Table 1 shows that 15th order of approximation is sufficient for the convergence of series solution of velocity upto six decimal places whereas the solution for temperature converges at 20th order of approximation.

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Table 1. Convergence of the HAM solutions for different order of approximation when ε = 0.1 = δ = γ, Pr = 1.0, λ = 0.2.

https://doi.org/10.1371/journal.pone.0129613.t001

Numerical solution

In this subsection, we have solved Eqs (7) and (8) numerically subject to BCs (9). Here, we have used two different numerical techniques, the higher order MATLAB finite difference built-in-function bvp4c and shooting method. The first step for using bvp4c in MATLAB is to transform Eqs (7) and (8) into a system of first order ODEs. (14) where we have introduced (f1, f2, f3, f4, f5) = (f, f′, f″, θ, θ′). The BCs (9) are also written in a boundary value residual form as per requirement of bvp4c: (15)

In above equation, f0 and f∞ represents the left and right boundary points.

The MATLAB built-in bvpinit is used for the initial mesh and initial guess in BVP consisting of Eqs (7) and (8). The general form of bvpinit is written in MATLAB as: (16)

The Eqs (14) and (15) are called in with using function handles and solution is added in the argument of bvp4c as follows (17)

The final form of the solution obtained with bvp4c in Eq (17) is in structure class of MATLAB. The grid points in ηdirection and solution is extracted with sol.x and sol.y, respectively. The sol.y contains the following solution (f, f′, f″, θ, θ′). For detail about bvp4c consult reference [33].

For shooting method we implemented Newton-Raphson method to find the targets and adaptive Runge-Kutta method is chosen for the time integration in MATLAB.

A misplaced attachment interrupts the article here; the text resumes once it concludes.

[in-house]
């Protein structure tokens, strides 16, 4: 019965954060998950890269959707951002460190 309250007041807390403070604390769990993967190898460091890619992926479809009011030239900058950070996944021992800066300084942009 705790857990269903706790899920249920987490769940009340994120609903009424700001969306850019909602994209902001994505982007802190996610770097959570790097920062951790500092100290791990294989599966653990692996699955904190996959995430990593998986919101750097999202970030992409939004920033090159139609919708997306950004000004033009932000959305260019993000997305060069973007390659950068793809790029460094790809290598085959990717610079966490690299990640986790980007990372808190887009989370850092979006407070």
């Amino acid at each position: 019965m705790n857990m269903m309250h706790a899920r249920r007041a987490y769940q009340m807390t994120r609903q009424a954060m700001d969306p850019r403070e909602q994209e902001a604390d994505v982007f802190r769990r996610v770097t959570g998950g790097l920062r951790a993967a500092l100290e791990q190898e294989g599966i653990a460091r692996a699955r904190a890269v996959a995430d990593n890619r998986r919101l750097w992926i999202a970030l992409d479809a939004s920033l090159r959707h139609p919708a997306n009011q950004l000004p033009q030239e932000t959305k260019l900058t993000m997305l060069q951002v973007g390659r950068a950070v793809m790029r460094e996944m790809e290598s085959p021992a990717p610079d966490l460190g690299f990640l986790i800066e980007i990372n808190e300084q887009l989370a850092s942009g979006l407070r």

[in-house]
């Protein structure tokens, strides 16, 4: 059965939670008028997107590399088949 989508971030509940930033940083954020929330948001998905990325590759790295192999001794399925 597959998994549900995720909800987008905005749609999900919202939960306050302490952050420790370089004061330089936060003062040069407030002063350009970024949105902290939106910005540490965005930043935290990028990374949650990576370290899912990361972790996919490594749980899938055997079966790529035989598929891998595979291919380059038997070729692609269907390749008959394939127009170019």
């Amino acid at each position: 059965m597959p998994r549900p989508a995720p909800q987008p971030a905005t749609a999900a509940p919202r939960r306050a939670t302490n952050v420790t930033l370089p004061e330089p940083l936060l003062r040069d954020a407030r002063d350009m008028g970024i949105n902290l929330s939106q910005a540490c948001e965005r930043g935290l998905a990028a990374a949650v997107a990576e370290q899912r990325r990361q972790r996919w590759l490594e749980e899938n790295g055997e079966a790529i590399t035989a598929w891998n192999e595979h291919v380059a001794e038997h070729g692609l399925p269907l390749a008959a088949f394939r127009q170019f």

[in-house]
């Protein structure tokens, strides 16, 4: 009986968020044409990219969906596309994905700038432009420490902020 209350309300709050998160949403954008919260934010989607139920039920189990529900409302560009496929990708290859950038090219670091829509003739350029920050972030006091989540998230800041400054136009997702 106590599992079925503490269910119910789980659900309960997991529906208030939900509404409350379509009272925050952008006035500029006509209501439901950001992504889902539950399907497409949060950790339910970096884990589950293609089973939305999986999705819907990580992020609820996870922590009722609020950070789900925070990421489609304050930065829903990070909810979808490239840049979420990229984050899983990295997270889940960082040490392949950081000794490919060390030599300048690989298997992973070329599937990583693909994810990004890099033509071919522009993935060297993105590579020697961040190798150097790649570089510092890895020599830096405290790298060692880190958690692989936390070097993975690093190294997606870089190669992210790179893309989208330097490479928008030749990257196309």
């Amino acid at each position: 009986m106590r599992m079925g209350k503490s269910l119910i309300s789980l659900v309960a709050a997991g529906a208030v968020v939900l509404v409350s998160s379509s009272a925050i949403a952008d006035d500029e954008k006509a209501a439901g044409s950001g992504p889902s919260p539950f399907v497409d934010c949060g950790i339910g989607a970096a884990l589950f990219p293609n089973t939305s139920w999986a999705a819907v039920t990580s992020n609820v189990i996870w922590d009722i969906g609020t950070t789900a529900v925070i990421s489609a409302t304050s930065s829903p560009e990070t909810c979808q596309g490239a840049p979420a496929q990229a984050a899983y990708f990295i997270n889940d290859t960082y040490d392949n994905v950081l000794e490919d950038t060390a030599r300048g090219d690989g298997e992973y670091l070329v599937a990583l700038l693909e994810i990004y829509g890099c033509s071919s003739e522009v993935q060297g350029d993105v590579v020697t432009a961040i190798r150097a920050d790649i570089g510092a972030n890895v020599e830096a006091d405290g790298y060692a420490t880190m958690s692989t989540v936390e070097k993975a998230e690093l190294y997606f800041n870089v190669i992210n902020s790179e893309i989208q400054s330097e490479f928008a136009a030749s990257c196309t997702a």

Comparison and Discussion

Tables 2 and 3 are presented to analyze the comparison of HAM and numerical solutions for various values of embedding parameters for −f″(0) and −θ′(0) respectively. A comparative study of these two tables shows an excellent agreement. Our interest further is concerned with the influence of parameters ε, δ, γ, λ and Pr on the velocity and temperature fields. Hence we draw the Figs 312 for such objective. Figs 3 and 4 are plotted to examine the variations of δ and ε on the velocity field. We see from (Fig 3) that the velocity decreases when δ is increased. The influence of parameter ε on the velocity is quite opposite to that of δ (See Fig 4). Effects of heat source (λ > 0) and sink (λ < 0) on the temperature are analyzed in the Figs 5 and 6. As expected, (Fig 5) illustrates that there is rise in temperature when λ > 0. However, the temperature decreases when λ < 0. Effects of Pr on temperature is plotted in (Fig 7). Here the temperature decreases when we increase the Prandtl number Pr. This is because of the reason that an increase in Pr decreases the thermal conductivity of the fluid and consequently the temperature decreases. (Fig 8) displays the effects of conjugate parameter γ on temperature θ(η). It is observed that temperature is an increasing function of. (Fig 9). Show the variation of δ on skin friction coefficient when other parameters are kept fixed. It is noticed that skin friction coefficient increases by increasing parameter δ. Figs 10, 11 and 12 respectively plot the variation of Pr, (λ > 0) and (λ < 0) on the local Nusselt number. These Figs. Witness that the local Nusselt number increases by increasing Pr and λ < 0. However, the behavior of λ > 0 is reverse when compare with Pr and λ < 0.

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Table 2. Comparison of the values of –f″(0) by HAM with the numerical solution for various values of ε and δ.

https://doi.org/10.1371/journal.pone.0129613.t002

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Table 3. Comparison of the values of –θ′(0) by HAM with the Numerical solution for various values of γ, Pr and λ.

https://doi.org/10.1371/journal.pone.0129613.t003

Author Contributions

Conceived and designed the experiments: TH SA MAF AA. Performed the experiments: TH SA MAF AA. Analyzed the data: TH SA MAF AA. Contributed reagents/materials/analysis tools: TH SA MAF AA. Wrote the paper: TH SA MAF AA.